I spent this week working with some brilliant young people as they were introduced to Alice 2, a free drag and drop educational programming language that allows students to create computer animations using 3D models. Our theme was Zany Animals and each student was tasked with inventing a creature and animating it with special qualities. J.K. Rowlings inventive imagination supplied fuel for our creativity while we looked at the etymology and origins of some great Harry Potter creatures (Basilisk, Phoenix, Hippogriff, Boggart, and Thestrals). The Discovery channel demonstrated some very real incredible animals and provided a template for our short nature documentaries. We discussed the ethics of animal experimentation and watch some videos of the current status on cloning, using animal to create pharmaceuticals and synthetic proteins, and grafting technology onto animals.
One of the uncles (a young man in his late twenties) stopped mid-week and looked around at the fun we were having. He shared his remembrances of computer science class in high school, a black screen with detailed code he could not make work. He had walked away from high school convinced Programming was something he could not learn.
His comments, alongside the mom’s at the Zumbathon, have me wondering about marketing. Only five students enrolled in the camp. While other factors played a part, how do I advertise to a generation who cannot conceive a child can begin to write code (and have fun doing it)? How can we work to allow not just the technology teacher and the media lab director, but also the classroom teacher encourage computer programming and the creation of digital artifacts in the creative expression of their students.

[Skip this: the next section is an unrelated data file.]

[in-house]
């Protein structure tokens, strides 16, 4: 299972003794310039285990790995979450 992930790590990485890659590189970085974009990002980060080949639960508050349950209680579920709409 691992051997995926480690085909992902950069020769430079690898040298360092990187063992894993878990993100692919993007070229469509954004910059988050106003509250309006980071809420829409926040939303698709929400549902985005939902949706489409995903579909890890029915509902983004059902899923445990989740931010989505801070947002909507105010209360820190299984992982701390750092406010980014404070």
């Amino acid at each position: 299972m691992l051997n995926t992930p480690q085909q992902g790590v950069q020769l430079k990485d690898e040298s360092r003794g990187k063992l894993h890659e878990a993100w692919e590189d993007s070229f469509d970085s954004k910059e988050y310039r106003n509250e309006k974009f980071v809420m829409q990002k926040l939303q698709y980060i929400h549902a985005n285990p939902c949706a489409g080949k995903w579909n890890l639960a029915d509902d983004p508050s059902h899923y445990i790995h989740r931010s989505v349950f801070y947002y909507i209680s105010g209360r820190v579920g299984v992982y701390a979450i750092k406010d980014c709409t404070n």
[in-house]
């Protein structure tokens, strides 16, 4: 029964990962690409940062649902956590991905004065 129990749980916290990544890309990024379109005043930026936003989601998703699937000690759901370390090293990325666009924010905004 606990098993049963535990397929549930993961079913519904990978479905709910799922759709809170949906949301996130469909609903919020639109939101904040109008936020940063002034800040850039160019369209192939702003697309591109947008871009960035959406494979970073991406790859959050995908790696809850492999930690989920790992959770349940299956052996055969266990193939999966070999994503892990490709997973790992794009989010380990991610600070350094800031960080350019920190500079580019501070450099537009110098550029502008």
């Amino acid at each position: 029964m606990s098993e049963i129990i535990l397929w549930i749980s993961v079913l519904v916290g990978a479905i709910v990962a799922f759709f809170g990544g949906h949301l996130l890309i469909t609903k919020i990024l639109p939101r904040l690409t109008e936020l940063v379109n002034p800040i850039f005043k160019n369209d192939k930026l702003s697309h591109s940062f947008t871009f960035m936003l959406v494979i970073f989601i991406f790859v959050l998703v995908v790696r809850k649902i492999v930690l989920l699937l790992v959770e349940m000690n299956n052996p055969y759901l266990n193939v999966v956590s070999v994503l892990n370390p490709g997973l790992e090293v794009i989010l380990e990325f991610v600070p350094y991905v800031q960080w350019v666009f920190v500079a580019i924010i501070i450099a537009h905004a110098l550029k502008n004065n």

I have had to journey my own learning curve this summer. I am taking the CS2N Summer of Learning class in ROBOTC. The Alice 2 tutorials I did in class were adapted from the CS2N Introduction to Alice class that is available free on their website. I learned alongside the kids and eagerly accepted the wonderful help of two area middle school STEM heroes who run their own programming classes in the homeschool network – Fiona and Joseph Chaney.
The camp was such fun. The kids learned to select an environment and create an establishing shot for their animals habitat. They then created their creature by selecting the object of an animal and changing colors, textures, ear size, nose size, arm length, etc. They started animating their animal to demonstrate its incredible abilities and changing camera angles to tell a story. Finally, they added sound and narration to their animation. All of this was done while learning basic computer care, where to save and recover files, and how to deal with constant messaging of “Alice thinks you made an error” and carry on through frustration. The kids will be using the animations they created to enter the CS2N Nature Doc-u-mentary competition.